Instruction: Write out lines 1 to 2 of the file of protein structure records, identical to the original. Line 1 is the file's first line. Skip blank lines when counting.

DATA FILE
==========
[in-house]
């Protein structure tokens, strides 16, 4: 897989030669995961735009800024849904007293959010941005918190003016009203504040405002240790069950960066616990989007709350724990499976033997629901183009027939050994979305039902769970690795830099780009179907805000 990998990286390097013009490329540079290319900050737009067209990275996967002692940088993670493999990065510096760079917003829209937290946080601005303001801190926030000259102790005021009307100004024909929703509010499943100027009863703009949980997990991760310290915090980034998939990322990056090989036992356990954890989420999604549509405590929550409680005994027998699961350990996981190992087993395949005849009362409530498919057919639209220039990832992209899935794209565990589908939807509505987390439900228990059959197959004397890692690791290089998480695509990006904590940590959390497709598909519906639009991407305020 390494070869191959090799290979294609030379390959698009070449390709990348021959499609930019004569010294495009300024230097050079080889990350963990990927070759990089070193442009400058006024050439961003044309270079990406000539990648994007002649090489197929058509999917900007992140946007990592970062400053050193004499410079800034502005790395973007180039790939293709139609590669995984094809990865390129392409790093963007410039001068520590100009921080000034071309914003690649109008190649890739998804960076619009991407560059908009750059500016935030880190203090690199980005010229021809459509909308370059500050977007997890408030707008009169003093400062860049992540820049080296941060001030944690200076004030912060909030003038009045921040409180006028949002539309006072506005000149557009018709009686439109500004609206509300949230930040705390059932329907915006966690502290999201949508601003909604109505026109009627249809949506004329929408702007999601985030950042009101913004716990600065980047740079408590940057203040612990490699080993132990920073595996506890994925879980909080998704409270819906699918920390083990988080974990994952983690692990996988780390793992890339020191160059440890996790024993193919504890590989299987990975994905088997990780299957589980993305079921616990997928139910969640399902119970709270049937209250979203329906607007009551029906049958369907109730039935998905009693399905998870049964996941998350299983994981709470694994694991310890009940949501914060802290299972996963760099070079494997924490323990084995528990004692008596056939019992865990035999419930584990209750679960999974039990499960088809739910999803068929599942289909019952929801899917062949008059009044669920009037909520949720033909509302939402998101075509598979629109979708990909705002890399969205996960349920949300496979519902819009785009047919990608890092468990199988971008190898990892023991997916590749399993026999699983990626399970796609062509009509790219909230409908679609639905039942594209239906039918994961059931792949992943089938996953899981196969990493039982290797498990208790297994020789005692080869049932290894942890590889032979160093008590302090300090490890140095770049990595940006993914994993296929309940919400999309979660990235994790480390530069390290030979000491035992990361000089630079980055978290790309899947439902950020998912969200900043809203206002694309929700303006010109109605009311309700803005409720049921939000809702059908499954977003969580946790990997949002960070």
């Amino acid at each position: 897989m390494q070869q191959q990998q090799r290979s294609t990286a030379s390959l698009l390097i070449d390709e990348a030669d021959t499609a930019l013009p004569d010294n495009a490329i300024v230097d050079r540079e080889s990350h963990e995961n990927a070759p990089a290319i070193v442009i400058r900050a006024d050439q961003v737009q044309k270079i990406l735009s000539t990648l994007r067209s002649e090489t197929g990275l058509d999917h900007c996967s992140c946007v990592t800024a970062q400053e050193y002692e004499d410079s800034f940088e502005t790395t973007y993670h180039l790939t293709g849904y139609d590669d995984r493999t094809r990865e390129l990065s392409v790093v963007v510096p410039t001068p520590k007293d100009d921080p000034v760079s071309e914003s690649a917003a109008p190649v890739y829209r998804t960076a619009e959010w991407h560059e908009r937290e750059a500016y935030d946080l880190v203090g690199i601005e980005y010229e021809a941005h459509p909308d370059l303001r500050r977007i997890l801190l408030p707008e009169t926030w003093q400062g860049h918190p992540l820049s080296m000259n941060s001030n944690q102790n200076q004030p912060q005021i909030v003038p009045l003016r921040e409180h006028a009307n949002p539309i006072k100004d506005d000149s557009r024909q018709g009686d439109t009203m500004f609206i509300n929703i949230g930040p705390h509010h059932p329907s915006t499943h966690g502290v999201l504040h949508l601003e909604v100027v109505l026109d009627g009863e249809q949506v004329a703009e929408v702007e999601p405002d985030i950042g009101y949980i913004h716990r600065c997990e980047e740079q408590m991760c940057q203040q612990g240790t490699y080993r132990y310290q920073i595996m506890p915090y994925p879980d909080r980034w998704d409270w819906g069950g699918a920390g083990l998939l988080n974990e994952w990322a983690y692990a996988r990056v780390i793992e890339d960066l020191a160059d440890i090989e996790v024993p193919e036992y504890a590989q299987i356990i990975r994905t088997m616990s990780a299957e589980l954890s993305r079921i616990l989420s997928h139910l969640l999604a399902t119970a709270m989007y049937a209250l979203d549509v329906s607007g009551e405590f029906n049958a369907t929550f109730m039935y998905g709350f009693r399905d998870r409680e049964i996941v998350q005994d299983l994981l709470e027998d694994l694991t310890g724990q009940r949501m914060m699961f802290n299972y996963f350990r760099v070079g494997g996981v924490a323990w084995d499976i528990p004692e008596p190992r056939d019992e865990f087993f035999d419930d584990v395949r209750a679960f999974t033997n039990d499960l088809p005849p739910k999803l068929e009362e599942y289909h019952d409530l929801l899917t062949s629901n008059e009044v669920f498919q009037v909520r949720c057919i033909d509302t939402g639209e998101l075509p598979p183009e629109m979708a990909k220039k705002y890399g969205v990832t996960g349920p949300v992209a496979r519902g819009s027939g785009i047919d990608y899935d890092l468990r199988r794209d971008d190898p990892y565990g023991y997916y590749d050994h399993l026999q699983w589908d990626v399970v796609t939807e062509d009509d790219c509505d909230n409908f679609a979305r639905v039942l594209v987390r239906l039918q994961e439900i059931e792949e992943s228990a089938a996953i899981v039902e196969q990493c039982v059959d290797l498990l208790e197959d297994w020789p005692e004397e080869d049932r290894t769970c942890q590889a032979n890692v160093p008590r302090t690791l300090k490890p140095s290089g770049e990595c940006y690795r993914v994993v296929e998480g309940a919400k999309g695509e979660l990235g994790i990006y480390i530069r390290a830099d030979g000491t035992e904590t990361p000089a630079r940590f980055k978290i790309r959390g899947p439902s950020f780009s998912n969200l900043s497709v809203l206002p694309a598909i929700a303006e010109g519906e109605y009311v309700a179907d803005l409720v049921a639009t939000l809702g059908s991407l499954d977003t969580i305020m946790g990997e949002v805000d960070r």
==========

[in-house]
């Protein structure tokens, strides 16, 4: 897989030669995961735009800024849904007293959010941005918190003016009203504040405002240790069950960066616990989007709350724990499976033997629901183009027939050994979305039902769970690795830099780009179907805000 990998990286390097013009490329540079290319900050737009067209990275996967002692940088993670493999990065510096760079917003829209937290946080601005303001801190926030000259102790005021009307100004024909929703509010499943100027009863703009949980997990991760310290915090980034998939990322990056090989036992356990954890989420999604549509405590929550409680005994027998699961350990996981190992087993395949005849009362409530498919057919639209220039990832992209899935794209565990589908939807509505987390439900228990059959197959004397890692690791290089998480695509990006904590940590959390497709598909519906639009991407305020 390494070869191959090799290979294609030379390959698009070449390709990348021959499609930019004569010294495009300024230097050079080889990350963990990927070759990089070193442009400058006024050439961003044309270079990406000539990648994007002649090489197929058509999917900007992140946007990592970062400053050193004499410079800034502005790395973007180039790939293709139609590669995984094809990865390129392409790093963007410039001068520590100009921080000034071309914003690649109008190649890739998804960076619009991407560059908009750059500016935030880190203090690199980005010229021809459509909308370059500050977007997890408030707008009169003093400062860049992540820049080296941060001030944690200076004030912060909030003038009045921040409180006028949002539309006072506005000149557009018709009686439109500004609206509300949230930040705390059932329907915006966690502290999201949508601003909604109505026109009627249809949506004329929408702007999601985030950042009101913004716990600065980047740079408590940057203040612990490699080993132990920073595996506890994925879980909080998704409270819906699918920390083990988080974990994952983690692990996988780390793992890339020191160059440890996790024993193919504890590989299987990975994905088997990780299957589980993305079921616990997928139910969640399902119970709270049937209250979203329906607007009551029906049958369907109730039935998905009693399905998870049964996941998350299983994981709470694994694991310890009940949501914060802290299972996963760099070079494997924490323990084995528990004692008596056939019992865990035999419930584990209750679960999974039990499960088809739910999803068929599942289909019952929801899917062949008059009044669920009037909520949720033909509302939402998101075509598979629109979708990909705002890399969205996960349920949300496979519902819009785009047919990608890092468990199988971008190898990892023991997916590749399993026999699983990626399970796609062509009509790219909230409908679609639905039942594209239906039918994961059931792949992943089938996953899981196969990493039982290797498990208790297994020789005692080869049932290894942890590889032979160093008590302090300090490890140095770049990595940006993914994993296929309940919400999309979660990235994790480390530069390290030979000491035992990361000089630079980055978290790309899947439902950020998912969200900043809203206002694309929700303006010109109605009311309700803005409720049921939000809702059908499954977003969580946790990997949002960070």